- Will the court believe that the FCC’s ‘Title II tailored for the 21st Century’ that forbore from many of the onerous Title II provisions, succeeded in replicating the previous status quo, so the newly-created FCC status quo did not really change the previous FCC status quo? (If the FCC’s logic is hard to follow, you get the point.)
- Will the court believe the FCC’s assertion that they have no interest in ex ante price regulation of broadband when there is no statutory limitation on the FCC’s asserted Title II authority?
- Will the court believe the that the FCC’s asserted need to prevent future undefined potential harms to the Open Internet by ISPs, is on balance greater than the petitioners’ documented harms from Title II?
In short, will the court believe the FCC’s core position that the FCC Title II reclassification is not a big change in the status quo and that the FCC’s assessment that a stay of the FCC’s Title II reclassification and Internet conduct standard would harm the public interest?
Comparing the two, I believe when the court looks at this case through a court stay lens of what view really maintains the actual status quo with the least harm, they will accept the petitioners’ more accurate and realistic frame of the status quo.
Third, there are many more strong arguments that independently and additionally imperil the FCC’s Title II reclassification and augur for a grant of a partial stay.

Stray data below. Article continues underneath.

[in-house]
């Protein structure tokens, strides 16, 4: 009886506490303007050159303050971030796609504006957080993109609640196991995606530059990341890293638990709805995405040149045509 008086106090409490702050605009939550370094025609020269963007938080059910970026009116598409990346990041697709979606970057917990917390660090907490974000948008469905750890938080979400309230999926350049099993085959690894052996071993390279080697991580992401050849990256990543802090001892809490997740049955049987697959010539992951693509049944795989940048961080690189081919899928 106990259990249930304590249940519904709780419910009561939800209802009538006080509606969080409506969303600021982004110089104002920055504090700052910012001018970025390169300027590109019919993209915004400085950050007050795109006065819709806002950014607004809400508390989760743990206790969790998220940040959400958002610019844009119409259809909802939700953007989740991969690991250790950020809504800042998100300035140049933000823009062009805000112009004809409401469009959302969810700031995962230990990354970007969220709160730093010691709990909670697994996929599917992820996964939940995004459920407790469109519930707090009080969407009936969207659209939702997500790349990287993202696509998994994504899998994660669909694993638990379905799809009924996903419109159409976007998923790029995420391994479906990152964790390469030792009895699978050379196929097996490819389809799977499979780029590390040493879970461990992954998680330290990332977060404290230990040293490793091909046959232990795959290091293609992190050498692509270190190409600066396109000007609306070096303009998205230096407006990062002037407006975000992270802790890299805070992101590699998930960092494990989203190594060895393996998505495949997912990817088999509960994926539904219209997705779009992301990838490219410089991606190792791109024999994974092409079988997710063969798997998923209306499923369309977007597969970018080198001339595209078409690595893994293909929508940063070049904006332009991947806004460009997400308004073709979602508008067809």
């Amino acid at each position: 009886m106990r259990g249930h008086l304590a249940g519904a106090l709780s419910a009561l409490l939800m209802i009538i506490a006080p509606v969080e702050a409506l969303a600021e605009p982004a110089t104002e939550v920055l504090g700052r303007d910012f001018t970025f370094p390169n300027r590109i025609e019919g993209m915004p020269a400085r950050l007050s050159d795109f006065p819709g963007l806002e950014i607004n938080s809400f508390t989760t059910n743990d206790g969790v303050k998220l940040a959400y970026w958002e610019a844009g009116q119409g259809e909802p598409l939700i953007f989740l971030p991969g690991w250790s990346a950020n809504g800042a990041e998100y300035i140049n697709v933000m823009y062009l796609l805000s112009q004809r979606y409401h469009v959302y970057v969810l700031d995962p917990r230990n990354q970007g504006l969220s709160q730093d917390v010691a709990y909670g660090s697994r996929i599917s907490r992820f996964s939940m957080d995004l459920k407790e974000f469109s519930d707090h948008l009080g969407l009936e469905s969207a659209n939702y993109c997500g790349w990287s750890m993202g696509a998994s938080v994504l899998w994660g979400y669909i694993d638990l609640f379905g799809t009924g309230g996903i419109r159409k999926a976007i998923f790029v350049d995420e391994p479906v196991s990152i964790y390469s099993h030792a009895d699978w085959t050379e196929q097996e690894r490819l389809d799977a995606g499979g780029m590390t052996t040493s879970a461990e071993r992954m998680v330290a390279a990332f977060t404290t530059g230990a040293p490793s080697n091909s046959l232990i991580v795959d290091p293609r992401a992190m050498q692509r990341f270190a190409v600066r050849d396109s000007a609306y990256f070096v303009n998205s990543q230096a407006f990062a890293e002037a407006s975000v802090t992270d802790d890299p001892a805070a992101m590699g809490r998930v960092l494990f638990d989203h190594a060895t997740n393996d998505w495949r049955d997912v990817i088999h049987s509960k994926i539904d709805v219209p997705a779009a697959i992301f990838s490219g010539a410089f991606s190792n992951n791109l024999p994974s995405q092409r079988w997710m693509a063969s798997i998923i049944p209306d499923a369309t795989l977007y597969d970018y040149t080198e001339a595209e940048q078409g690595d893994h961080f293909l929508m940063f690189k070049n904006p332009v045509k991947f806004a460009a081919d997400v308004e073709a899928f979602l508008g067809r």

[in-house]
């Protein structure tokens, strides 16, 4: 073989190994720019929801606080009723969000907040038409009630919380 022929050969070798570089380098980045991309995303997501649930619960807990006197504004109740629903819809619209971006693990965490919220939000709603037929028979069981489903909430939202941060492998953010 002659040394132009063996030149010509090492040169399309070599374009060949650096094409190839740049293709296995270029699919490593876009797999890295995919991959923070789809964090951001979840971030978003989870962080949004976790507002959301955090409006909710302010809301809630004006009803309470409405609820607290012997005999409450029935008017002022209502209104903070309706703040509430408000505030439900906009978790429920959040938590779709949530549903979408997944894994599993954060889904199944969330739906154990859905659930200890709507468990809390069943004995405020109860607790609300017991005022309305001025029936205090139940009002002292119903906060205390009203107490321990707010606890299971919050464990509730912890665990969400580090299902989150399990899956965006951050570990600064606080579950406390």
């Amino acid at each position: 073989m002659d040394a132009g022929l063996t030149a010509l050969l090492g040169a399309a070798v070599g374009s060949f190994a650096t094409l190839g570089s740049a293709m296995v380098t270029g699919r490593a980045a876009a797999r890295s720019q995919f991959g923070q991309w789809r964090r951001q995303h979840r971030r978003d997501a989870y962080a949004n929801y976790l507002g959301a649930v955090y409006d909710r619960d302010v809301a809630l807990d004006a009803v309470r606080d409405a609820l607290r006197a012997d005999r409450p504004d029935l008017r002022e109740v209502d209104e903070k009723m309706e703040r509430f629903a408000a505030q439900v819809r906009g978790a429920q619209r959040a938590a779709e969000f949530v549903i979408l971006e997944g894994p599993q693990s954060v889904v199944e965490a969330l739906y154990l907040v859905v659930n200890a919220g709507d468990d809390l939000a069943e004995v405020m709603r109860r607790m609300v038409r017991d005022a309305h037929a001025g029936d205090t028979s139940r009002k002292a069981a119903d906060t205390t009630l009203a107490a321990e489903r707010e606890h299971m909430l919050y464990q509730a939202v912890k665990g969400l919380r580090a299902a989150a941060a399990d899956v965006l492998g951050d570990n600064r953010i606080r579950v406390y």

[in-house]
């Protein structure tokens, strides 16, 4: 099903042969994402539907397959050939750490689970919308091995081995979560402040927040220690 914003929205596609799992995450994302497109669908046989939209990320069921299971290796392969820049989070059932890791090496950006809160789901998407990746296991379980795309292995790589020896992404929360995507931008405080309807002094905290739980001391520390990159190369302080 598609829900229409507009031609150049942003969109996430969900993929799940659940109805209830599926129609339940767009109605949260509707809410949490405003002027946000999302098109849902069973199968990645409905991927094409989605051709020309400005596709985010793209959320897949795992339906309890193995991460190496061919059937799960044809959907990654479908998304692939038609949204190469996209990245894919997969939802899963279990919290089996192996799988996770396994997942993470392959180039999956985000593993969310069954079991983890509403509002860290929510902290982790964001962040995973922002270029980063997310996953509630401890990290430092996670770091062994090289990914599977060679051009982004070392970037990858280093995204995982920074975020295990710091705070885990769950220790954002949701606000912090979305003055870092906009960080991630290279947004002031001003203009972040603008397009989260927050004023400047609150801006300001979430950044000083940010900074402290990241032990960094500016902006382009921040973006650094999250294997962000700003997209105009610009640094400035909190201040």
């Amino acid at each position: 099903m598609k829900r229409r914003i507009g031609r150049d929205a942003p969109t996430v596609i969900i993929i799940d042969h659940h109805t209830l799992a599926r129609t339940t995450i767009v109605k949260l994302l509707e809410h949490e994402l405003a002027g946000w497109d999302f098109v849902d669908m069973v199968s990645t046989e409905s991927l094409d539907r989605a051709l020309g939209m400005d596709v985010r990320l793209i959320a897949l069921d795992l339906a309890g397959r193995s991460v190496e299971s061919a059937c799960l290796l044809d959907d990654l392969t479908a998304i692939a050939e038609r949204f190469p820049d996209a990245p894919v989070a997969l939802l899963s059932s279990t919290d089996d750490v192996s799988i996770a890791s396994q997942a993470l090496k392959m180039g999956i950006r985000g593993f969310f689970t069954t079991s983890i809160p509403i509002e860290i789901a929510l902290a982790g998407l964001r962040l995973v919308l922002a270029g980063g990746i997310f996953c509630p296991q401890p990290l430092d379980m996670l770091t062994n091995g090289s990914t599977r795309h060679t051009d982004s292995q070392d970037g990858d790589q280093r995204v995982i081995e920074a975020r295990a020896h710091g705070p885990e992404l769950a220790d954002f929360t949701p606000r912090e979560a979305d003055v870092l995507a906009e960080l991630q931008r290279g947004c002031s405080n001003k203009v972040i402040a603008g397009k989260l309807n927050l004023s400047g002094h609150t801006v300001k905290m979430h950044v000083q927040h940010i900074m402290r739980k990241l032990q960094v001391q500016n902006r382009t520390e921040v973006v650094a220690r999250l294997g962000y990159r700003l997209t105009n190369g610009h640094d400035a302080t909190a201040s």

Probably the most egregious and vulnerable part of the FCC’s order is applying Title II common carrier regulation to wireless. The FCC directly contravenes two different clear congressional prohibitions of treating private mobile providers as common carriers. And the FCC makes obvious its “results oriented reasoning” by going to the preposterous length of redefining the Internet to be the Public Switched Telephone Network (PSTN) when Congress has repeatedly made it clear they are not one in the same.
Further imperiling the FCC’s Title II reclassification is that it is built upon several serious arbitrary and capricious actions, and that it required the FCC to violate the APA in several ways.
In conclusion, the D.C. Circuit Court of Appeals is very likely to grant a stay of the FCC’s Title II reclassification and its new Internet conduct standard in the FCC’s Open Internet Order.
By not requesting a stay of the FCC’s existing bright line net neutrality rules banning blocking, throttling, and paid prioritization, and by not asking for a stay of the FCC’s Section 706 Internet regulatory authority, the petitioners effectively eliminate consumer harms from the balance of harms equation.
In a nutshell, the petitioners successfully eviscerate the FCC’s weak legal justification for Title II reclassification and a new Internet conduct standard.
Most all of the FCC’s case is based on the constant presumption that the courts must show the FCC sweeping deference as the “expert agency.” The FCC’s case can be aptly encapsulated as ‘this particular FCC always knows best.’ Moreover, the FCC’s repeated legal justifications can be aptly encapsulated as ‘because this FCC says so.’ Furthermore, the FCC also claims king-like powers that allow it to act arbitrarily and capriciously and to wholesale ignore the APA.
Simply, the FCC is its own worst enemy.
Its legal justification is so weak because the FCC majority obviously decided to do what it wanted politically and quickly with little regard to common sense, prior FCC’s repeated findings of facts and definitional precedents, appeals court and Supreme Court precedents, the Communications Act, The Administrative Procedures Act, and the Constitution.
The FCC is in for a very rough day in court.